A defining attribute to a really great Kölsch bier is the flowery aroma and that’s something Zunft has in spades.
Zunft is special because Zunft is blended like a fine wine or whiskey. Using a specialised yeast strain the beer is first fermented to a low alcohol percentage. This is then expertly blended with our finest Kölsch beer which has been gently dealcoholized using vacuum distillation. The result, is an alcohol-free beer which not only has a fresh fullbodied mouth feel but the genuine taste of one Germany’s finest Kölsch beers, PROST!
Zunft Tasting notes
Zunft Kölsch is fresh, clean and well balanced with a smooth maltiness and a subtle sherbet lemon flowery hop dryness in the finish. It’s everything a great Kölsch should be and more – our two stage brewing process gives you double the flavour bang for your buck.
Remember beer fans – you only get an OOMPH with ZUNFT
Kölsch is wonderfully versatile when it comes to food. You can try German classics such as a rye roll with cheese, butter and mustard. Or Reibekuchen or Kartoffelpuffer, which are savoury potato pancakes topped with apple sauce, pork knuckle (or ham hock). And don’t forget the Bratwurst – German beer goes with sausage, full stop.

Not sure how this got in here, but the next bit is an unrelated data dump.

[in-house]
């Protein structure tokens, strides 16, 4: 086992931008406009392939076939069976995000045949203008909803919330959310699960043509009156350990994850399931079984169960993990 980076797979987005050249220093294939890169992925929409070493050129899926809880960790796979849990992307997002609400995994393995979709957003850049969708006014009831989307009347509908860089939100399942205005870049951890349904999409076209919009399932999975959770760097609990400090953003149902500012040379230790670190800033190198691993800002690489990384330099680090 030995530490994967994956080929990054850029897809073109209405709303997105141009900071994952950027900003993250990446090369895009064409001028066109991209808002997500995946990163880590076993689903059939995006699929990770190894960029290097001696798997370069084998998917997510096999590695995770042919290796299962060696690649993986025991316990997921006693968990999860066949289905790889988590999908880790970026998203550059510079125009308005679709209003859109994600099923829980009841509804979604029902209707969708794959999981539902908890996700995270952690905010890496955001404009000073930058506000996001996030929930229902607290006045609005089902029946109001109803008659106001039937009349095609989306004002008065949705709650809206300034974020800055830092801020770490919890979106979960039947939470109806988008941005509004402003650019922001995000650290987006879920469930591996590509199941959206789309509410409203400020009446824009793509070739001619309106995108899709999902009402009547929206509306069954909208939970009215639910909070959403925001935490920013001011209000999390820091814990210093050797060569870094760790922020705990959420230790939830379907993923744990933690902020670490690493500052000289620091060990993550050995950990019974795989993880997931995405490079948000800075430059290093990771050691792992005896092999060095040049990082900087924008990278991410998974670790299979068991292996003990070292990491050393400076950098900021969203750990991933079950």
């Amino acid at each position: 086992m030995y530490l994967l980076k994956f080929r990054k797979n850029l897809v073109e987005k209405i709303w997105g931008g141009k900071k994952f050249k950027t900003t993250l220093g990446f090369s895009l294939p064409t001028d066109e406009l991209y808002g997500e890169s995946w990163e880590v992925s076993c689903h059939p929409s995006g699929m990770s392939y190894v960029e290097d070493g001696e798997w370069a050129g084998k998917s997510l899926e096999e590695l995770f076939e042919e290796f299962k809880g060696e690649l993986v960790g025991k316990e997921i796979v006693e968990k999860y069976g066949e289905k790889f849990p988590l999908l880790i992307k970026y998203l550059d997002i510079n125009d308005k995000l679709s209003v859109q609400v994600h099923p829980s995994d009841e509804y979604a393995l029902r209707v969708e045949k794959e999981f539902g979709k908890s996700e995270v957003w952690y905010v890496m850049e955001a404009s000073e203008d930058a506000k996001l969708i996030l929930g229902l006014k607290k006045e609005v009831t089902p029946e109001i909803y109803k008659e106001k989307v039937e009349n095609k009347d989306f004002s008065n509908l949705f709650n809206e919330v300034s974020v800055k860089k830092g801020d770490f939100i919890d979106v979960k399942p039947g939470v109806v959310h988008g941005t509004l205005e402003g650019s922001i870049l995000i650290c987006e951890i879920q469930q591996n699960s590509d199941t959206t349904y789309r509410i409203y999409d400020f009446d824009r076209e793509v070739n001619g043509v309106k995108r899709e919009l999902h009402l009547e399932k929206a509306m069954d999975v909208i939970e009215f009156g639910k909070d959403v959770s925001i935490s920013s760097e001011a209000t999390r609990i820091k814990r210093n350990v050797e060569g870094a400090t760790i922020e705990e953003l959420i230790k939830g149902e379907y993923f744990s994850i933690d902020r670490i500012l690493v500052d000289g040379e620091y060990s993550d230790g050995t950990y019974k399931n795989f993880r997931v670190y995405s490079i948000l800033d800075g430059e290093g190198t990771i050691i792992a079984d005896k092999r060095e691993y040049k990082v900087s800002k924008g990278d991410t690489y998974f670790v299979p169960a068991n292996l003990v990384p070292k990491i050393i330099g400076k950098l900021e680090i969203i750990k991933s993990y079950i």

But it is great with cured meats and cheeses, and any dish that isn’t competing with a with massive flavour of its own. For dessert, try skewers of pineapple and peach grilled until they caramelise.
Serve lightly chilled in a small glass.
Only beer brewed within 31 miles (50 km) of Cologne, Germany can be called Kölsch. Like Champagne, or Parma Ham, the name is a PGI (protected geographical indication). Cologne’s 24 Kölsch breweries teamed up to protect the beer in 1986, by signing the Kölsch Convention.
What is Kölsch?
The guidelines specify that true Kölsch is a top-fermented, light-coloured, clear, highly fermented, hopsy full ale. Significantly, it must be brewed according to the German Purity Law of 1516.
Kölsch is warm fermented at around 13 to 21 °C then conditioned by lagering at cold temperatures. This style of fermentation links Kölsch with some other central northern European beers such as the Altbiers of western Germany and the Netherlands.
Rude serving tradition
In Cologne’s bars or Brahuas, it is traditionally served in small 0.2 l glasses, by traditionally rude waiters called Köbes. They will keep serving until you say ‘stop!’ and cover your glass with a beer mat. Of course, you can carry on for longer with the alcohol free variety.